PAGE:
I'll Have What He's Making
Bloomberg Businessweek|December 20, 2021
Employees can make more when they know what their peers pull in
Tom Giles

Taylor Poindexter had been working as a software engineer for about a decade when she began amassing a dataset of salary information from other people in the industry last year. “I thought I was well-paid until I started talking to my peers,” says Poindexter, who in 2016 helped found the Black Code Collective, a community for software engineers of color. “I realized that, as a woman and a person of color, maybe I’m not as well-paid as I could be.”

Online tools such as Glassdoor Inc. are designed to show people how much they can make at a given job, but Poindexter says she thought she could get better data on her own. She reached out to people she knew and posted publicly on Twitter, asking engineers to send her information about their compensation.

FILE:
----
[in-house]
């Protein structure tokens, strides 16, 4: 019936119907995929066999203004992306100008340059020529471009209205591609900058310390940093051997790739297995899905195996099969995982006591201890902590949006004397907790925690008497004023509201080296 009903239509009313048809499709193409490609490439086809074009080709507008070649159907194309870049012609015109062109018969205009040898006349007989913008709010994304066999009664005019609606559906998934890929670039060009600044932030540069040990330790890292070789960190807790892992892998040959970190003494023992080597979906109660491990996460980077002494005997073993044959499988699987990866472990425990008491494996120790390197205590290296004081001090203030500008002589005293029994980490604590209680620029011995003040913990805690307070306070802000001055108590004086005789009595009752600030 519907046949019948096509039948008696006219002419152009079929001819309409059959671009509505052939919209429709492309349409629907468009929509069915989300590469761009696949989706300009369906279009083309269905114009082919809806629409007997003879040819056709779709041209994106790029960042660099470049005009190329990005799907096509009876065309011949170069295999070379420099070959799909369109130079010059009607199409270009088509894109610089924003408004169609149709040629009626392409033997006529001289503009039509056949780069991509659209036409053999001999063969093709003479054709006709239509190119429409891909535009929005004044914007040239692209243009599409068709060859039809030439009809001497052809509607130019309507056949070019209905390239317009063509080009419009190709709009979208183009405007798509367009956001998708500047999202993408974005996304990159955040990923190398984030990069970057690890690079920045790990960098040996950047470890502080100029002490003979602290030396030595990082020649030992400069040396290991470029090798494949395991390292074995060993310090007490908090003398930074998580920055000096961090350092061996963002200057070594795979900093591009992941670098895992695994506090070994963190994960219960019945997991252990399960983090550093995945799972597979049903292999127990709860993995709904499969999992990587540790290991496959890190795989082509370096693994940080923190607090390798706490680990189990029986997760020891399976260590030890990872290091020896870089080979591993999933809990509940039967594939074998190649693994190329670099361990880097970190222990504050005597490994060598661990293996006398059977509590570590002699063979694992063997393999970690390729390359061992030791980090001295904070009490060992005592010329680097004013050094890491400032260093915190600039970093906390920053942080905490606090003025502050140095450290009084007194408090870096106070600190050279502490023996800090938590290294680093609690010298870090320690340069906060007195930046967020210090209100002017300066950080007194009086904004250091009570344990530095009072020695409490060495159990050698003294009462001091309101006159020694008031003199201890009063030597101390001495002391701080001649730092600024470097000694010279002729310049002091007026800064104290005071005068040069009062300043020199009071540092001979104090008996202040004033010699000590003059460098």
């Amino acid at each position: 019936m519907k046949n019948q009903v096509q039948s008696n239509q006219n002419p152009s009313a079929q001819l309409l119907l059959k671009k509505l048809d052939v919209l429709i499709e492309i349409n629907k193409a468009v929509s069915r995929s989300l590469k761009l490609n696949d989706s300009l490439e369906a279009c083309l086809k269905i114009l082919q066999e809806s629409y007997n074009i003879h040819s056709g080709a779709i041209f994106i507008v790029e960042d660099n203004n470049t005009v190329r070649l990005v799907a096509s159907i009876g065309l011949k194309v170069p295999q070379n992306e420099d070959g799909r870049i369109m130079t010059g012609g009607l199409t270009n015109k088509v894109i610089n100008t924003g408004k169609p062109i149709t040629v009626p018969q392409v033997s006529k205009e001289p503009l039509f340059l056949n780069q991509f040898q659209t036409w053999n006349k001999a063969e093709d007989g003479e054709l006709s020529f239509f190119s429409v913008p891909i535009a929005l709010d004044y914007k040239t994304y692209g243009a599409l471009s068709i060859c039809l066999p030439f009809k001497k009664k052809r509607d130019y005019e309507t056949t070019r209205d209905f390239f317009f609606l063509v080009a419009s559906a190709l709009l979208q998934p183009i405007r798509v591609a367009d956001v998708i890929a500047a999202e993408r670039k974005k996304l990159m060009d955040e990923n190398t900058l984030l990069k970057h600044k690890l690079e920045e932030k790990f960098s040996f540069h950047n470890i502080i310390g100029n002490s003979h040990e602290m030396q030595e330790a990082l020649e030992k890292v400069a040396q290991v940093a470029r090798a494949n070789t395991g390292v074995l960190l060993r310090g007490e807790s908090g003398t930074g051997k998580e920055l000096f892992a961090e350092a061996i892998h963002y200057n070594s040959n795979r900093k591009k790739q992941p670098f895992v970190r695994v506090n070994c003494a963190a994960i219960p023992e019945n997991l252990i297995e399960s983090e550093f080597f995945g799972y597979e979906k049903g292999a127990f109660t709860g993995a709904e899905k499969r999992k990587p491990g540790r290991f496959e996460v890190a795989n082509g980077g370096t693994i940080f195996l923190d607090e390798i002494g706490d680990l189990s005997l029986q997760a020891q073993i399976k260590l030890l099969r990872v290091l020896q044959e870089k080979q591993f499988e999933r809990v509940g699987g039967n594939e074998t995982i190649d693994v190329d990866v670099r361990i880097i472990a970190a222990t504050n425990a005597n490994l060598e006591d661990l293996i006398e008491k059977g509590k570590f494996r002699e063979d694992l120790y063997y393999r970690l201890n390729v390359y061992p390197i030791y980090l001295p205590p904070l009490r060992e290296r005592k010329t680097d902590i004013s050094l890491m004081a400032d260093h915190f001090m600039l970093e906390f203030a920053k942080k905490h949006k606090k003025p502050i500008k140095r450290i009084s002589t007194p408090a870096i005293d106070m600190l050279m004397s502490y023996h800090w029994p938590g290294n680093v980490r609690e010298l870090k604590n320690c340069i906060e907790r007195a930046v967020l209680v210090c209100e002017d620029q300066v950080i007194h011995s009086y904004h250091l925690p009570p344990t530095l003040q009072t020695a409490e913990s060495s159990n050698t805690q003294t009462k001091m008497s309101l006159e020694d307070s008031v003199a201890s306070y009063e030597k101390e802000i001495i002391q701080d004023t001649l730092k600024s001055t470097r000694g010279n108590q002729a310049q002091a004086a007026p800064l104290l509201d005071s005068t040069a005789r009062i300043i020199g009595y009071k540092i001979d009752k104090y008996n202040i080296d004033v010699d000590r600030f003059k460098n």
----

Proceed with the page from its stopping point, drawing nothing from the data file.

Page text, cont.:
Over several months she collected thousands of responses, which she anonymized, added to a spreadsheet, and started sharing. A friend organized the figures into an array of charts and graphics, arranged by city, specialty, experience level, and size of organization. The numbers show, for example, that most respondents were commanding salaries well over $100,000 a year, that people in larger companies tend to be paid higher average salaries than those in smaller ones, and that for many people, pay levels out after about a decade of work.

Exercises such as Poindexter’s are unfolding in one way or another across the technology industry, which, for all its rhetoric about the power of shared data, is often hostile to the idea of open discussions about how much employees make.

61% Share of tech workers who say management or HR has discouraged them from discussing their compensation with other employees

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